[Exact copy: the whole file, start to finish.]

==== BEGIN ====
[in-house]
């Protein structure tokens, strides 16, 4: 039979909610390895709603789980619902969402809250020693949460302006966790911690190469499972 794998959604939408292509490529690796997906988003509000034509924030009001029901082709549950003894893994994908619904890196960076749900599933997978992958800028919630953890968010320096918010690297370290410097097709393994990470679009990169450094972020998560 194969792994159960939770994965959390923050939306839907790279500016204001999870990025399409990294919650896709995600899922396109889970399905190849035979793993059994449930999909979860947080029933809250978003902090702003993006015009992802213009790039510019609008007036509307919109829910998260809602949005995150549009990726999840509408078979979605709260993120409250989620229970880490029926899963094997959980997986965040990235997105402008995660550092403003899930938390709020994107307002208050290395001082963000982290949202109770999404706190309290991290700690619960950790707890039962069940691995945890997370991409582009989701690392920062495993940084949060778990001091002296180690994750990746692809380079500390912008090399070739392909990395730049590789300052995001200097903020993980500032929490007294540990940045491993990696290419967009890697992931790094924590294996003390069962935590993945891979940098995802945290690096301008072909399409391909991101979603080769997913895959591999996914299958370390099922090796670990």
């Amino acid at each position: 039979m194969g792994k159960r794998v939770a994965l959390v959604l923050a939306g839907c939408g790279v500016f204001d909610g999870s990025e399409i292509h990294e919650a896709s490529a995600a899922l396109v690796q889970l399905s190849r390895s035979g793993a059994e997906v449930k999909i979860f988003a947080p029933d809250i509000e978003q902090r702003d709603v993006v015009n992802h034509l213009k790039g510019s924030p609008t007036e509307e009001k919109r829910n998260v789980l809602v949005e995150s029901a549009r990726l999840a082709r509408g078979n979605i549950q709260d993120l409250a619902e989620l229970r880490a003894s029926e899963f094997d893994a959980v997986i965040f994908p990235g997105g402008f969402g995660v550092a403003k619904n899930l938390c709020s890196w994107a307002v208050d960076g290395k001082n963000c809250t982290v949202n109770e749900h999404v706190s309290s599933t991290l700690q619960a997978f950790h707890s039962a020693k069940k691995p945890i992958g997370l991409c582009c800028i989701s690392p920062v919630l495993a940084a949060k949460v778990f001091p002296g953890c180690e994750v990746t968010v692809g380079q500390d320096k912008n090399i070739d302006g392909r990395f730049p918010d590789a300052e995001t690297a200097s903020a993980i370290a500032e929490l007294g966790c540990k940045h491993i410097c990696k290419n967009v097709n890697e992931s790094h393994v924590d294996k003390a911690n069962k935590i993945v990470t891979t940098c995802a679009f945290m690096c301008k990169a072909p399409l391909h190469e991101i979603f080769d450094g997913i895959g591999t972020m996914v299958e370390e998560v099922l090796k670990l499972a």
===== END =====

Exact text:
[in-house]
């Protein structure tokens, strides 16, 4: 039979909610390895709603789980619902969402809250020693949460302006966790911690190469499972 794998959604939408292509490529690796997906988003509000034509924030009001029901082709549950003894893994994908619904890196960076749900599933997978992958800028919630953890968010320096918010690297370290410097097709393994990470679009990169450094972020998560 194969792994159960939770994965959390923050939306839907790279500016204001999870990025399409990294919650896709995600899922396109889970399905190849035979793993059994449930999909979860947080029933809250978003902090702003993006015009992802213009790039510019609008007036509307919109829910998260809602949005995150549009990726999840509408078979979605709260993120409250989620229970880490029926899963094997959980997986965040990235997105402008995660550092403003899930938390709020994107307002208050290395001082963000982290949202109770999404706190309290991290700690619960950790707890039962069940691995945890997370991409582009989701690392920062495993940084949060778990001091002296180690994750990746692809380079500390912008090399070739392909990395730049590789300052995001200097903020993980500032929490007294540990940045491993990696290419967009890697992931790094924590294996003390069962935590993945891979940098995802945290690096301008072909399409391909991101979603080769997913895959591999996914299958370390099922090796670990």
């Amino acid at each position: 039979m194969g792994k159960r794998v939770a994965l959390v959604l923050a939306g839907c939408g790279v500016f204001d909610g999870s990025e399409i292509h990294e919650a896709s490529a995600a899922l396109v690796q889970l399905s190849r390895s035979g793993a059994e997906v449930k999909i979860f988003a947080p029933d809250i509000e978003q902090r702003d709603v993006v015009n992802h034509l213009k790039g510019s924030p609008t007036e509307e009001k919109r829910n998260v789980l809602v949005e995150s029901a549009r990726l999840a082709r509408g078979n979605i549950q709260d993120l409250a619902e989620l229970r880490a003894s029926e899963f094997d893994a959980v997986i965040f994908p990235g997105g402008f969402g995660v550092a403003k619904n899930l938390c709020s890196w994107a307002v208050d960076g290395k001082n963000c809250t982290v949202n109770e749900h999404v706190s309290s599933t991290l700690q619960a997978f950790h707890s039962a020693k069940k691995p945890i992958g997370l991409c582009c800028i989701s690392p920062v919630l495993a940084a949060k949460v778990f001091p002296g953890c180690e994750v990746t968010v692809g380079q500390d320096k912008n090399i070739d302006g392909r990395f730049p918010d590789a300052e995001t690297a200097s903020a993980i370290a500032e929490l007294g966790c540990k940045h491993i410097c990696k290419n967009v097709n890697e992931s790094h393994v924590d294996k003390a911690n069962k935590i993945v990470t891979t940098c995802a679009f945290m690096c301008k990169a072909p399409l391909h190469e991101i979603f080769d450094g997913i895959g591999t972020m996914v299958e370390e998560v099922l090796k670990l499972a």